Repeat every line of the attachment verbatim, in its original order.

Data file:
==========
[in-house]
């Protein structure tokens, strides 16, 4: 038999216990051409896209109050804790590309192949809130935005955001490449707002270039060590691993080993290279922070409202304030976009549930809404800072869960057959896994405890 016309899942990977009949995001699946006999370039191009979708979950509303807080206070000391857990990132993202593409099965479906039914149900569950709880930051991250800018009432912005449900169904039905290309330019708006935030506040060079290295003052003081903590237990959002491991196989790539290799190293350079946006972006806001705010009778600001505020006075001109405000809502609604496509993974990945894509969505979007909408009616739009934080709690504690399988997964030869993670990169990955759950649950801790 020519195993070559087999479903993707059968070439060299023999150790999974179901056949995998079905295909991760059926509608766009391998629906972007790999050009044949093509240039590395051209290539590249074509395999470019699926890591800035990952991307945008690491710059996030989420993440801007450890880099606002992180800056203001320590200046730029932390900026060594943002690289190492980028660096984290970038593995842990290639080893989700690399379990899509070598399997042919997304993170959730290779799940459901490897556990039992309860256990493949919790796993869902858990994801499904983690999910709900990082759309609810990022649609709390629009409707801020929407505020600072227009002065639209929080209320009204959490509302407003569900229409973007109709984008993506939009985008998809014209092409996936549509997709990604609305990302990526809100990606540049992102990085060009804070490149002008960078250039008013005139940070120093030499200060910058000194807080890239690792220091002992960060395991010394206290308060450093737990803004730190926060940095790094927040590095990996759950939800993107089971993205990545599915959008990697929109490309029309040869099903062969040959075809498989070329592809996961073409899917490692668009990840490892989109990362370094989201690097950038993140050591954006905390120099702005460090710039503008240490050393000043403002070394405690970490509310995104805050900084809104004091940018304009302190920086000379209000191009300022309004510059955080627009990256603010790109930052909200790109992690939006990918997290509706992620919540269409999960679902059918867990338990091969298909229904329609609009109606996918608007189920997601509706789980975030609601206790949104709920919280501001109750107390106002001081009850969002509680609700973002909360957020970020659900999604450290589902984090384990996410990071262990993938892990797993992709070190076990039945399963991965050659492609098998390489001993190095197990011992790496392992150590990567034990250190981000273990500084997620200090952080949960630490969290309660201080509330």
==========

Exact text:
[in-house]
């Protein structure tokens, strides 16, 4: 038999216990051409896209109050804790590309192949809130935005955001490449707002270039060590691993080993290279922070409202304030976009549930809404800072869960057959896994405890 016309899942990977009949995001699946006999370039191009979708979950509303807080206070000391857990990132993202593409099965479906039914149900569950709880930051991250800018009432912005449900169904039905290309330019708006935030506040060079290295003052003081903590237990959002491991196989790539290799190293350079946006972006806001705010009778600001505020006075001109405000809502609604496509993974990945894509969505979007909408009616739009934080709690504690399988997964030869993670990169990955759950649950801790 020519195993070559087999479903993707059968070439060299023999150790999974179901056949995998079905295909991760059926509608766009391998629906972007790999050009044949093509240039590395051209290539590249074509395999470019699926890591800035990952991307945008690491710059996030989420993440801007450890880099606002992180800056203001320590200046730029932390900026060594943002690289190492980028660096984290970038593995842990290639080893989700690399379990899509070598399997042919997304993170959730290779799940459901490897556990039992309860256990493949919790796993869902858990994801499904983690999910709900990082759309609810990022649609709390629009409707801020929407505020600072227009002065639209929080209320009204959490509302407003569900229409973007109709984008993506939009985008998809014209092409996936549509997709990604609305990302990526809100990606540049992102990085060009804070490149002008960078250039008013005139940070120093030499200060910058000194807080890239690792220091002992960060395991010394206290308060450093737990803004730190926060940095790094927040590095990996759950939800993107089971993205990545599915959008990697929109490309029309040869099903062969040959075809498989070329592809996961073409899917490692668009990840490892989109990362370094989201690097950038993140050591954006905390120099702005460090710039503008240490050393000043403002070394405690970490509310995104805050900084809104004091940018304009302190920086000379209000191009300022309004510059955080627009990256603010790109930052909200790109992690939006990918997290509706992620919540269409999960679902059918867990338990091969298909229904329609609009109606996918608007189920997601509706789980975030609601206790949104709920919280501001109750107390106002001081009850969002509680609700973002909360957020970020659900999604450290589902984090384990996410990071262990993938892990797993992709070190076990039945399963991965050659492609098998390489001993190095197990011992790496392992150590990567034990250190981000273990500084997620200090952080949960630490969290309660201080509330």